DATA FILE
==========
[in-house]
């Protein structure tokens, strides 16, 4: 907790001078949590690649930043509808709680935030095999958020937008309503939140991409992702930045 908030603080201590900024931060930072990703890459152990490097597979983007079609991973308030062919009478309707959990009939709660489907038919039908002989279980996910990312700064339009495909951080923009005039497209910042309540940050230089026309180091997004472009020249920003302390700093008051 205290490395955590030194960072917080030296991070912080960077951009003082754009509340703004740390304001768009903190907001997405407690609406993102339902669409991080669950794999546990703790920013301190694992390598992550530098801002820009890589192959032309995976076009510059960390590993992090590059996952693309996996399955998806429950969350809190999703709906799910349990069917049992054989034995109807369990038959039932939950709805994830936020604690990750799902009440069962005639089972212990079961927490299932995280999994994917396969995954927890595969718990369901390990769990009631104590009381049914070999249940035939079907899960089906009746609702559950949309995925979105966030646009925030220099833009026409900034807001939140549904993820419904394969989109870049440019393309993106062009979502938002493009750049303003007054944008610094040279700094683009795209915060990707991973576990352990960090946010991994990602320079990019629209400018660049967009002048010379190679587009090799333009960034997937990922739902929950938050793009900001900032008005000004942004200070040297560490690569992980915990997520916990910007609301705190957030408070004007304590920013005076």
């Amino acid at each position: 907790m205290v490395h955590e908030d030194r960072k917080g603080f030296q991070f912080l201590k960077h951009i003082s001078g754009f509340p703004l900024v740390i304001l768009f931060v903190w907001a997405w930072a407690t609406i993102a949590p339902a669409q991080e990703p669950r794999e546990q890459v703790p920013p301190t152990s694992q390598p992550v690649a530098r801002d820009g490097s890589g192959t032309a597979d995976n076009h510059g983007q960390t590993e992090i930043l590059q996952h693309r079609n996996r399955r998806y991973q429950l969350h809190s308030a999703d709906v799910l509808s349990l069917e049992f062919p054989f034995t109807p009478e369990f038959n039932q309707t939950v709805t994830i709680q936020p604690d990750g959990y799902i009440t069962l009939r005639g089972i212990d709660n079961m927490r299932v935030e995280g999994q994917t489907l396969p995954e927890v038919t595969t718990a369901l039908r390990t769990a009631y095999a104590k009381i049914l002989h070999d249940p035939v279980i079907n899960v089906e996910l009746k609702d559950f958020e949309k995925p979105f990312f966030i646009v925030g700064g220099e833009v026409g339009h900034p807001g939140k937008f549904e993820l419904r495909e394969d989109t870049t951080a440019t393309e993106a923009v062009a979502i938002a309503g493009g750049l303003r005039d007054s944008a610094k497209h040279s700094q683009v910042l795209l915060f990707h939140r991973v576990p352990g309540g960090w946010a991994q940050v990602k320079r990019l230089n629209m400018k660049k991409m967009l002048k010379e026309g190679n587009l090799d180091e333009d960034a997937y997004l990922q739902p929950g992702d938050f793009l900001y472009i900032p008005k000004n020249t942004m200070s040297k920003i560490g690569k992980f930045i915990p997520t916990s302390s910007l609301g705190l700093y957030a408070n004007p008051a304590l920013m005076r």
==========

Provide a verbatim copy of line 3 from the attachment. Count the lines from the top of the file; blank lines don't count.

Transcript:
């Amino acid at each position: 907790m205290v490395h955590e908030d030194r960072k917080g603080f030296q991070f912080l201590k960077h951009i003082s001078g754009f509340p703004l900024v740390i304001l768009f931060v903190w907001a997405w930072a407690t609406i993102a949590p339902a669409q991080e990703p669950r794999e546990q890459v703790p920013p301190t152990s694992q390598p992550v690649a530098r801002d820009g490097s890589g192959t032309a597979d995976n076009h510059g983007q960390t590993e992090i930043l590059q996952h693309r079609n996996r399955r998806y991973q429950l969350h809190s308030a999703d709906v799910l509808s349990l069917e049992f062919p054989f034995t109807p009478e369990f038959n039932q309707t939950v709805t994830i709680q936020p604690d990750g959990y799902i009440t069962l009939r005639g089972i212990d709660n079961m927490r299932v935030e995280g999994q994917t489907l396969p995954e927890v038919t595969t718990a369901l039908r390990t769990a009631y095999a104590k009381i049914l002989h070999d249940p035939v279980i079907n899960v089906e996910l009746k609702d559950f958020e949309k995925p979105f990312f966030i646009v925030g700064g220099e833009v026409g339009h900034p807001g939140k937008f549904e993820l419904r495909e394969d989109t870049t951080a440019t393309e993106a923009v062009a979502i938002a309503g493009g750049l303003r005039d007054s944008a610094k497209h040279s700094q683009v910042l795209l915060f990707h939140r991973v576990p352990g309540g960090w946010a991994q940050v990602k320079r990019l230089n629209m400018k660049k991409m967009l002048k010379e026309g190679n587009l090799d180091e333009d960034a997937y997004l990922q739902p929950g992702d938050f793009l900001y472009i900032p008005k000004n020249t942004m200070s040297k920003i560490g690569k992980f930045i915990p997520t916990s302390s910007l609301g705190l700093y957030a408070n004007p008051a304590l920013m005076r």